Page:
periods. The main reason that our confidence in large-scale
surface temperature reconstructions is lower before A.D. 1600 and
especially before A.D. 900 is the relative scarcity of precisely
dated proxy evidence.
National Academies of Science, Committee on Surface Temperature
Reconstructions for the Last 2,000 Years, National Research
An Inconvenient Truth
"Humanity is sitting on a ticking time bomb. If
the vast majority of the world's scientists are right, we have
just ten years to avert a major catastrophe that could send our
entire planet into a tail-spin of epic destruction involving
extreme weather, floods, droughts, epidemics and killer heat waves
beyond anything we have ever experienced."-
From the film an AN INCONVENIENT TRUTH, Former Vice-President,
Al Gore, 5/24/2006
Earth is at the Tipping Point: The climate is crashing
and global warming is to blame. Why the crisis hit so soon -- and
what we can do about it- Jeffrey Kluger, Time Magazine, 3/27/2006
No one can say exactly what it looks like when a
planet takes ill, but it probably looks a lot like Earth. Never
mind what you've heard about global warming as a slow-motion
emergency that would take decades to play out. Suddenly and
unexpectedly, the crisis is upon us.
It certainly looked that way last week as the atmospheric bomb
that was Cyclone Larry -- a Category 5 storm with wind bursts that
reached 180 m.p.h. -- exploded through northeastern Australia. It
certainly looked that way last year as curtains of fire and dust
turned the skies of Indonesia orange, thanks to drought-fueled
blazes sweeping the island nation. It certainly looks that way as
sections of ice the size of small states calve from the
disintegrating Arctic and Antarctic. And it certainly looks that
way as the sodden wreckage of New Orleans continues to molder,
while the waters of the Atlantic gather themselves for a new
hurricane season just two months away. Disasters have always been
with us and surely always will be. But when they hit this hard and
come this fast -- when the emergency becomes commonplace --
something has gone grievously wrong. That something is global
by signs of global warming: 'Sentries for the rest of the world'
report massive changes to Arctic life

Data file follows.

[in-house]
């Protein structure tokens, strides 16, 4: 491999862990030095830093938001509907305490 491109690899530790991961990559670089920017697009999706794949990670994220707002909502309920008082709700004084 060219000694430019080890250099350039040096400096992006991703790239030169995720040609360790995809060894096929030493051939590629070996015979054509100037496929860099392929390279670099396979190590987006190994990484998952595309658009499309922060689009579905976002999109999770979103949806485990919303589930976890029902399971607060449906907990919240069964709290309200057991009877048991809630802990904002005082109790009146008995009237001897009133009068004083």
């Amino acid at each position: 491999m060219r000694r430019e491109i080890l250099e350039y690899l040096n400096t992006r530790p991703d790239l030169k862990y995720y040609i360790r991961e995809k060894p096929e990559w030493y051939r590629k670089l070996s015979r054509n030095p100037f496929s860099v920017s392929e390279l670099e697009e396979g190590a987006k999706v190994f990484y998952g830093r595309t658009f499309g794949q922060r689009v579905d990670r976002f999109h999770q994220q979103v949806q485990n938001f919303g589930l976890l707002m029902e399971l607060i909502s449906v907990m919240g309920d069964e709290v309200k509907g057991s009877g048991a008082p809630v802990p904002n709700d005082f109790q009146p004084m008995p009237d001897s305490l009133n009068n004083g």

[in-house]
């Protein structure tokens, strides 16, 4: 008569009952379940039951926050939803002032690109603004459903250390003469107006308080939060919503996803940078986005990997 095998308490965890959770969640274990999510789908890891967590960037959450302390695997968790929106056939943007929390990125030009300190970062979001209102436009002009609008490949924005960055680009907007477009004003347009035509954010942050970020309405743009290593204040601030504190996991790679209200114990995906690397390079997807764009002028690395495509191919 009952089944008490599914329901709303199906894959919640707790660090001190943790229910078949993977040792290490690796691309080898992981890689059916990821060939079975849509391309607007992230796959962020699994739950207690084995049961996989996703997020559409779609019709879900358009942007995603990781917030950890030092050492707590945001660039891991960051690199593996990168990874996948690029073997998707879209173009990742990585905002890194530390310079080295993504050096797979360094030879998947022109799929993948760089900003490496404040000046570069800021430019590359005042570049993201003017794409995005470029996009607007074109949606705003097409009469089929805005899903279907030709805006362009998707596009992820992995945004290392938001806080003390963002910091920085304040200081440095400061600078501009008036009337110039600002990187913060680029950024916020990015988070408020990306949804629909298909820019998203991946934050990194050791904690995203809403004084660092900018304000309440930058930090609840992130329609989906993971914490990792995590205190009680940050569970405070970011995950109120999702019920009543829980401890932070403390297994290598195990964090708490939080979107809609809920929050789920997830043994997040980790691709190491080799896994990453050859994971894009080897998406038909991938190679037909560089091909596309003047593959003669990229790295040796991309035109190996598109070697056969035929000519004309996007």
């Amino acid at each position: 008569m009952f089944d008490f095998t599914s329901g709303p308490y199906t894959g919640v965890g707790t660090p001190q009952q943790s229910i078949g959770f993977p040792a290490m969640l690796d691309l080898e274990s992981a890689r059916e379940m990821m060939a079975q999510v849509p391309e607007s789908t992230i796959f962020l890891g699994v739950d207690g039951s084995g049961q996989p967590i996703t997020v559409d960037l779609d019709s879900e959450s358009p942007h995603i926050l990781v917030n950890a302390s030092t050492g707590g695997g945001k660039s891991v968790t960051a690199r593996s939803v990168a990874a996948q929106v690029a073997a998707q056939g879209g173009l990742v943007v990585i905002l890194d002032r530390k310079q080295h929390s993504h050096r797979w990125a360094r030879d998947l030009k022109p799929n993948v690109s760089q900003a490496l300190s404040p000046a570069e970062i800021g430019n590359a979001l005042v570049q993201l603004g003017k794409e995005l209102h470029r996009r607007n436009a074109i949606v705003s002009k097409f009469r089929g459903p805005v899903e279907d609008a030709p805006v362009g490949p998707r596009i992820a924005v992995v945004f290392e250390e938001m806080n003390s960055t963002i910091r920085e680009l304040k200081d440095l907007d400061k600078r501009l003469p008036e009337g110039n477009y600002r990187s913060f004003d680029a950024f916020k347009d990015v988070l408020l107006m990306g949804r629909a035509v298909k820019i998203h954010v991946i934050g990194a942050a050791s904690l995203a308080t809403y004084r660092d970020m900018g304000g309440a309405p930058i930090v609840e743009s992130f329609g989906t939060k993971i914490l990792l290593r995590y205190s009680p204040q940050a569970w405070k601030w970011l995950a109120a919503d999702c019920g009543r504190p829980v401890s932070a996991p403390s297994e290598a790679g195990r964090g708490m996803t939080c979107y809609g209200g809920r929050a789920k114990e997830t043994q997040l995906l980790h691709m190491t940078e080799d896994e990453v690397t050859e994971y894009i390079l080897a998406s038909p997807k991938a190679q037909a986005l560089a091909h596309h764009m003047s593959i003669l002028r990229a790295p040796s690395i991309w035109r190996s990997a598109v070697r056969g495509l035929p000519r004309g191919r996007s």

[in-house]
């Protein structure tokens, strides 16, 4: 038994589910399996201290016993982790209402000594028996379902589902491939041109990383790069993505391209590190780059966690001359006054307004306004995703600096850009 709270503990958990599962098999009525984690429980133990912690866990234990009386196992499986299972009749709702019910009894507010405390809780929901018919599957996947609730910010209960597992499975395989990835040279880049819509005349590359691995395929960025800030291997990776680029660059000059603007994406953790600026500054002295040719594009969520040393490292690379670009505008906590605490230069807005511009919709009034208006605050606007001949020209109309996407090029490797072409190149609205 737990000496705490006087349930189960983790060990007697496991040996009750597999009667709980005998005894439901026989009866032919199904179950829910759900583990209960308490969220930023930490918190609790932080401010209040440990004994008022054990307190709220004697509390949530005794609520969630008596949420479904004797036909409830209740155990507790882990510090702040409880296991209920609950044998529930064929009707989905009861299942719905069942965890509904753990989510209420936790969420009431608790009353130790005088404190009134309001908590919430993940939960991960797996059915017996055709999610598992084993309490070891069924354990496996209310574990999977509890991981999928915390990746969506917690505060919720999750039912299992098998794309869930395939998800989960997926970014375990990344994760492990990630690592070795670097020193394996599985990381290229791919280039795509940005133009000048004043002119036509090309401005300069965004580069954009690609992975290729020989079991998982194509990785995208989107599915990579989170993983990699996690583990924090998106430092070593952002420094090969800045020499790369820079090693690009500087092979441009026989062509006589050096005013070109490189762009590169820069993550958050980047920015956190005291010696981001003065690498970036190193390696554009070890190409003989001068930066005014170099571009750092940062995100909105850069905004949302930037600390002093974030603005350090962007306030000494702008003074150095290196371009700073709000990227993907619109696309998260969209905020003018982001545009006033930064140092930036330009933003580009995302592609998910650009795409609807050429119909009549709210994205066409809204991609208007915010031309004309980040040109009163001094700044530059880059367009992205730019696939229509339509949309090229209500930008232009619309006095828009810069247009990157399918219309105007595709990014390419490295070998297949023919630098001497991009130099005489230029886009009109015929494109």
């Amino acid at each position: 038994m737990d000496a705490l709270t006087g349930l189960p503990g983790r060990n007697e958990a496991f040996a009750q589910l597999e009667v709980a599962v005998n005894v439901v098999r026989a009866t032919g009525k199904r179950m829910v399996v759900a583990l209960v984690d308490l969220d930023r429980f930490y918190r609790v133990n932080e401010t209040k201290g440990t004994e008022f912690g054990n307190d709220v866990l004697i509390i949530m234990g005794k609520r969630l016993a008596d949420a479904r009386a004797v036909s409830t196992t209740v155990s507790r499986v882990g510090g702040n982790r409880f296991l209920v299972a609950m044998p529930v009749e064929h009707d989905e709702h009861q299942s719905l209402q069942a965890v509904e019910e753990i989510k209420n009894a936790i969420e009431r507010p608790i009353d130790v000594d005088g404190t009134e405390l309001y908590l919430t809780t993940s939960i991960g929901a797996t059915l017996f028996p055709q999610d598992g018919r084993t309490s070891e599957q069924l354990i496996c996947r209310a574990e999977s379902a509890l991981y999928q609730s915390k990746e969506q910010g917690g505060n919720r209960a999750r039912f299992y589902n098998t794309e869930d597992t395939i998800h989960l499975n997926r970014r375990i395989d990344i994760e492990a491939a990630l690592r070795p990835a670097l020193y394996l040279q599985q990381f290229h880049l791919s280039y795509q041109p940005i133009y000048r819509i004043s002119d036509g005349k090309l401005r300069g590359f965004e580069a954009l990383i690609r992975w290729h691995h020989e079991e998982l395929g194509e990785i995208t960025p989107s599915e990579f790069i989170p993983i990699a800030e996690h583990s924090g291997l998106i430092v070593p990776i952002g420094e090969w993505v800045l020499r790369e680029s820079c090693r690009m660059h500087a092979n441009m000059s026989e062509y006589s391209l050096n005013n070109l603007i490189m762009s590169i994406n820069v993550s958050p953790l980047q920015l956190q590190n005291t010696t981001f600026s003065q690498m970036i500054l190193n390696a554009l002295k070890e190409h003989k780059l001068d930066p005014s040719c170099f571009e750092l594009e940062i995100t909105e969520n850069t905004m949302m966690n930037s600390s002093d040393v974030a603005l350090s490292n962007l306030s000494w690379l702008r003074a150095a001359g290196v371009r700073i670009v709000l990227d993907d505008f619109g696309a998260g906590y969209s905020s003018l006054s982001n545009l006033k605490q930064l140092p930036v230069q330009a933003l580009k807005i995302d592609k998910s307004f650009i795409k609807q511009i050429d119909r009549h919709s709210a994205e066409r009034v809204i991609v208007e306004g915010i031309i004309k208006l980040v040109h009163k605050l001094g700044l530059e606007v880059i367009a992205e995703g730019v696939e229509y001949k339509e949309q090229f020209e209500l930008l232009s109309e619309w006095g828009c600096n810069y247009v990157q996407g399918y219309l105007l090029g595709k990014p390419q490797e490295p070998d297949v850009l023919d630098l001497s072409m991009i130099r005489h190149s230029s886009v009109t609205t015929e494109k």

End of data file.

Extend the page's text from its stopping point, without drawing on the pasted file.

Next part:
"...The global warming felt by wildlife and
increasingly documented by scientists is hitting first and hardest
here, in the Arctic where the Inuit people make their home. The
hardy Inuit -- described by one of their leaders as "sentries for
the rest of the world" -- say this winter was the worst in a
series of warm winters, replete with alarms of the quickening
transformation that many scientists believe will spread from the
north to the rest of the globe." - Doug Struck, Washington Post,
Alarm over dramatic weakening of Gulf Stream
The powerful ocean current that bathes Britain
and northern Europe in warm waters from the tropics has weakened
dramatically in recent years, a consequence of global warming that
could trigger more severe winters and cooler summers across the
region, scientists warn today. Researchers on a scientific
expedition in the Atlantic Ocean measured the strength of the
current between Africa and the east coast of America and found
that the circulation has slowed by 30% since a previous expedition
12 years ago.
Impact of Climate Change 'Can be Likened to WMD'
Climate change can be likened in its destructive
scale to the effects of using weapons of mass destruction,
according to Britain's leading scientist.
Lord May of Oxford, the president of the Royal Society, will say
that the devastation caused by Hurricane Katrina is an example of
the sort of extreme weather event that climate change can trigger.
The impacts of climate change are many and serious, he contends.
They include rising sea levels, changes in the availability of
drinking water, and an increase in the risk of extreme weather
such as floods, droughts and hurricanes.